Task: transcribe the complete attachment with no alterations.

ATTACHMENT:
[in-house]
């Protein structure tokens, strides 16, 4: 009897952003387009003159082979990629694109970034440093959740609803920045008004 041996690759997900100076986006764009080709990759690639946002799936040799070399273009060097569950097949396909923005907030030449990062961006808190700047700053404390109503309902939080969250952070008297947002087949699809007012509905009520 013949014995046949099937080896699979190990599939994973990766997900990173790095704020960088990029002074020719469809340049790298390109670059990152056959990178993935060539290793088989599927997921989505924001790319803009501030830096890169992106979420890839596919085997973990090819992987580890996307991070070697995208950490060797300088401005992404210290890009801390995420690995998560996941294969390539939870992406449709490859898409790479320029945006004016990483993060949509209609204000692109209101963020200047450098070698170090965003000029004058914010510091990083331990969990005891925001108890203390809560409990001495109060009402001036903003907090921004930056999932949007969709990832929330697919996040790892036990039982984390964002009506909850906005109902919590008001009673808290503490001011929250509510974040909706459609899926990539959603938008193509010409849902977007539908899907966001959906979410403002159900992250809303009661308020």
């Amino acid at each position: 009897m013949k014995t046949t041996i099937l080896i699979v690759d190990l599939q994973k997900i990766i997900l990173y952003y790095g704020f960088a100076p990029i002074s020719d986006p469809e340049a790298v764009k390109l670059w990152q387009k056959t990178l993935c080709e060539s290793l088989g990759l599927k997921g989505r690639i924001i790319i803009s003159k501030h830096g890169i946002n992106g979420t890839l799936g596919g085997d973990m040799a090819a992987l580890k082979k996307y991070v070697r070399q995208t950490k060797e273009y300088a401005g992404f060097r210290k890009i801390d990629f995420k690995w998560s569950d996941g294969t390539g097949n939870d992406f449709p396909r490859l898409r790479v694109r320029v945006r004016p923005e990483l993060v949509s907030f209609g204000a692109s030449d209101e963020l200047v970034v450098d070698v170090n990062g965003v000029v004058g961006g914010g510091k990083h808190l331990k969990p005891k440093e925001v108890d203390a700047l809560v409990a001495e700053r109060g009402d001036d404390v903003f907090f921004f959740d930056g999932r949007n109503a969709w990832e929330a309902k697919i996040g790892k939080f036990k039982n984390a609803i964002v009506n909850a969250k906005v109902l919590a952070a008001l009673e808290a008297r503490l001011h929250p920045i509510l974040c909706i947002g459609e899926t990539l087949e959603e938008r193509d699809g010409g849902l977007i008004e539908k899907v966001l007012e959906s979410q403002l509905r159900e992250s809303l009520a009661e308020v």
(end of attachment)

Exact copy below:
[in-house]
């Protein structure tokens, strides 16, 4: 009897952003387009003159082979990629694109970034440093959740609803920045008004 041996690759997900100076986006764009080709990759690639946002799936040799070399273009060097569950097949396909923005907030030449990062961006808190700047700053404390109503309902939080969250952070008297947002087949699809007012509905009520 013949014995046949099937080896699979190990599939994973990766997900990173790095704020960088990029002074020719469809340049790298390109670059990152056959990178993935060539290793088989599927997921989505924001790319803009501030830096890169992106979420890839596919085997973990090819992987580890996307991070070697995208950490060797300088401005992404210290890009801390995420690995998560996941294969390539939870992406449709490859898409790479320029945006004016990483993060949509209609204000692109209101963020200047450098070698170090965003000029004058914010510091990083331990969990005891925001108890203390809560409990001495109060009402001036903003907090921004930056999932949007969709990832929330697919996040790892036990039982984390964002009506909850906005109902919590008001009673808290503490001011929250509510974040909706459609899926990539959603938008193509010409849902977007539908899907966001959906979410403002159900992250809303009661308020």
């Amino acid at each position: 009897m013949k014995t046949t041996i099937l080896i699979v690759d190990l599939q994973k997900i990766i997900l990173y952003y790095g704020f960088a100076p990029i002074s020719d986006p469809e340049a790298v764009k390109l670059w990152q387009k056959t990178l993935c080709e060539s290793l088989g990759l599927k997921g989505r690639i924001i790319i803009s003159k501030h830096g890169i946002n992106g979420t890839l799936g596919g085997d973990m040799a090819a992987l580890k082979k996307y991070v070697r070399q995208t950490k060797e273009y300088a401005g992404f060097r210290k890009i801390d990629f995420k690995w998560s569950d996941g294969t390539g097949n939870d992406f449709p396909r490859l898409r790479v694109r320029v945006r004016p923005e990483l993060v949509s907030f209609g204000a692109s030449d209101e963020l200047v970034v450098d070698v170090n990062g965003v000029v004058g961006g914010g510091k990083h808190l331990k969990p005891k440093e925001v108890d203390a700047l809560v409990a001495e700053r109060g009402d001036d404390v903003f907090f921004f959740d930056g999932r949007n109503a969709w990832e929330a309902k697919i996040g790892k939080f036990k039982n984390a609803i964002v009506n909850a969250k906005v109902l919590a952070a008001l009673e808290a008297r503490l001011h929250p920045i509510l974040c909706i947002g459609e899926t990539l087949e959603e938008r193509d699809g010409g849902l977007i008004e539908k899907v966001l007012e959906s979410q403002l509905r159900e992250s809303l009520a009661e308020v």